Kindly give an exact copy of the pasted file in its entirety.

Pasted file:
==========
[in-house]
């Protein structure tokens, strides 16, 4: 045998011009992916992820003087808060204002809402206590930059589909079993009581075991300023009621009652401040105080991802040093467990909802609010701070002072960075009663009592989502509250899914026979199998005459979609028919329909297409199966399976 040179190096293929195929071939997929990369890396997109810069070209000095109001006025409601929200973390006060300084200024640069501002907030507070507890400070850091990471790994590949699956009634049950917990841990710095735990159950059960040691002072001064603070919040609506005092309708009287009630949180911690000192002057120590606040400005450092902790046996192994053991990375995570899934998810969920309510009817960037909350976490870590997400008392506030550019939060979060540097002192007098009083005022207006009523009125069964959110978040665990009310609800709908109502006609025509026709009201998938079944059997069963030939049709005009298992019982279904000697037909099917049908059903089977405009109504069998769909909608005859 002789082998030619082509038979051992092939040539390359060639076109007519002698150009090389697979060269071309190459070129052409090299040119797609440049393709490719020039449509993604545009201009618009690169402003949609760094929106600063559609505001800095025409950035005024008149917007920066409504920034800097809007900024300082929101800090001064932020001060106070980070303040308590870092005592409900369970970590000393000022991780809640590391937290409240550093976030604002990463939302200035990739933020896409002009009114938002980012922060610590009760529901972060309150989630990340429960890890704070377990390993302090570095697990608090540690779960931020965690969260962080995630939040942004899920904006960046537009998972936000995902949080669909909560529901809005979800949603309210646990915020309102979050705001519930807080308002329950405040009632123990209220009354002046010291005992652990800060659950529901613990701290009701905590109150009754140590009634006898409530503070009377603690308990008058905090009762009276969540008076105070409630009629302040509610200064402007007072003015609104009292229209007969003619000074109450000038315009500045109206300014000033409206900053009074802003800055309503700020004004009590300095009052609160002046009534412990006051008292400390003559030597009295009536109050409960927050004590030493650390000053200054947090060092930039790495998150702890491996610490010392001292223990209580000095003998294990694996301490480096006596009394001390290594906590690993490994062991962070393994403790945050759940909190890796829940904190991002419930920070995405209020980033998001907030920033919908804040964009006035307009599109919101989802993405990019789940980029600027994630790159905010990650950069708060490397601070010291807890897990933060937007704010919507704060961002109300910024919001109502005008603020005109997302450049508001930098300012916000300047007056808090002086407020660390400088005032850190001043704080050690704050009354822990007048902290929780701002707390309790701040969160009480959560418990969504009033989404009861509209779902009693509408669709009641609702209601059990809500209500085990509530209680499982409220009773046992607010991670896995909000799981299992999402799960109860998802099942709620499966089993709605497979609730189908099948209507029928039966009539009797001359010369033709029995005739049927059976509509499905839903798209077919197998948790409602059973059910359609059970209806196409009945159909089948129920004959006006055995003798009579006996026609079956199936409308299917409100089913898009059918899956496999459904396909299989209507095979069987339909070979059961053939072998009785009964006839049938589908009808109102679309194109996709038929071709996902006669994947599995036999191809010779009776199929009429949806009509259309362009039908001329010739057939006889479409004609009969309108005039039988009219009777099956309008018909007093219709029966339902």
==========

[in-house]
């Protein structure tokens, strides 16, 4: 045998011009992916992820003087808060204002809402206590930059589909079993009581075991300023009621009652401040105080991802040093467990909802609010701070002072960075009663009592989502509250899914026979199998005459979609028919329909297409199966399976 040179190096293929195929071939997929990369890396997109810069070209000095109001006025409601929200973390006060300084200024640069501002907030507070507890400070850091990471790994590949699956009634049950917990841990710095735990159950059960040691002072001064603070919040609506005092309708009287009630949180911690000192002057120590606040400005450092902790046996192994053991990375995570899934998810969920309510009817960037909350976490870590997400008392506030550019939060979060540097002192007098009083005022207006009523009125069964959110978040665990009310609800709908109502006609025509026709009201998938079944059997069963030939049709005009298992019982279904000697037909099917049908059903089977405009109504069998769909909608005859 002789082998030619082509038979051992092939040539390359060639076109007519002698150009090389697979060269071309190459070129052409090299040119797609440049393709490719020039449509993604545009201009618009690169402003949609760094929106600063559609505001800095025409950035005024008149917007920066409504920034800097809007900024300082929101800090001064932020001060106070980070303040308590870092005592409900369970970590000393000022991780809640590391937290409240550093976030604002990463939302200035990739933020896409002009009114938002980012922060610590009760529901972060309150989630990340429960890890704070377990390993302090570095697990608090540690779960931020965690969260962080995630939040942004899920904006960046537009998972936000995902949080669909909560529901809005979800949603309210646990915020309102979050705001519930807080308002329950405040009632123990209220009354002046010291005992652990800060659950529901613990701290009701905590109150009754140590009634006898409530503070009377603690308990008058905090009762009276969540008076105070409630009629302040509610200064402007007072003015609104009292229209007969003619000074109450000038315009500045109206300014000033409206900053009074802003800055309503700020004004009590300095009052609160002046009534412990006051008292400390003559030597009295009536109050409960927050004590030493650390000053200054947090060092930039790495998150702890491996610490010392001292223990209580000095003998294990694996301490480096006596009394001390290594906590690993490994062991962070393994403790945050759940909190890796829940904190991002419930920070995405209020980033998001907030920033919908804040964009006035307009599109919101989802993405990019789940980029600027994630790159905010990650950069708060490397601070010291807890897990933060937007704010919507704060961002109300910024919001109502005008603020005109997302450049508001930098300012916000300047007056808090002086407020660390400088005032850190001043704080050690704050009354822990007048902290929780701002707390309790701040969160009480959560418990969504009033989404009861509209779902009693509408669709009641609702209601059990809500209500085990509530209680499982409220009773046992607010991670896995909000799981299992999402799960109860998802099942709620499966089993709605497979609730189908099948209507029928039966009539009797001359010369033709029995005739049927059976509509499905839903798209077919197998948790409602059973059910359609059970209806196409009945159909089948129920004959006006055995003798009579006996026609079956199936409308299917409100089913898009059918899956496999459904396909299989209507095979069987339909070979059961053939072998009785009964006839049938589908009808109102679309194109996709038929071709996902006669994947599995036999191809010779009776199929009429949806009509259309362009039908001329010739057939006889479409004609009969309108005039039988009219009777099956309008018909007093219709029966339902």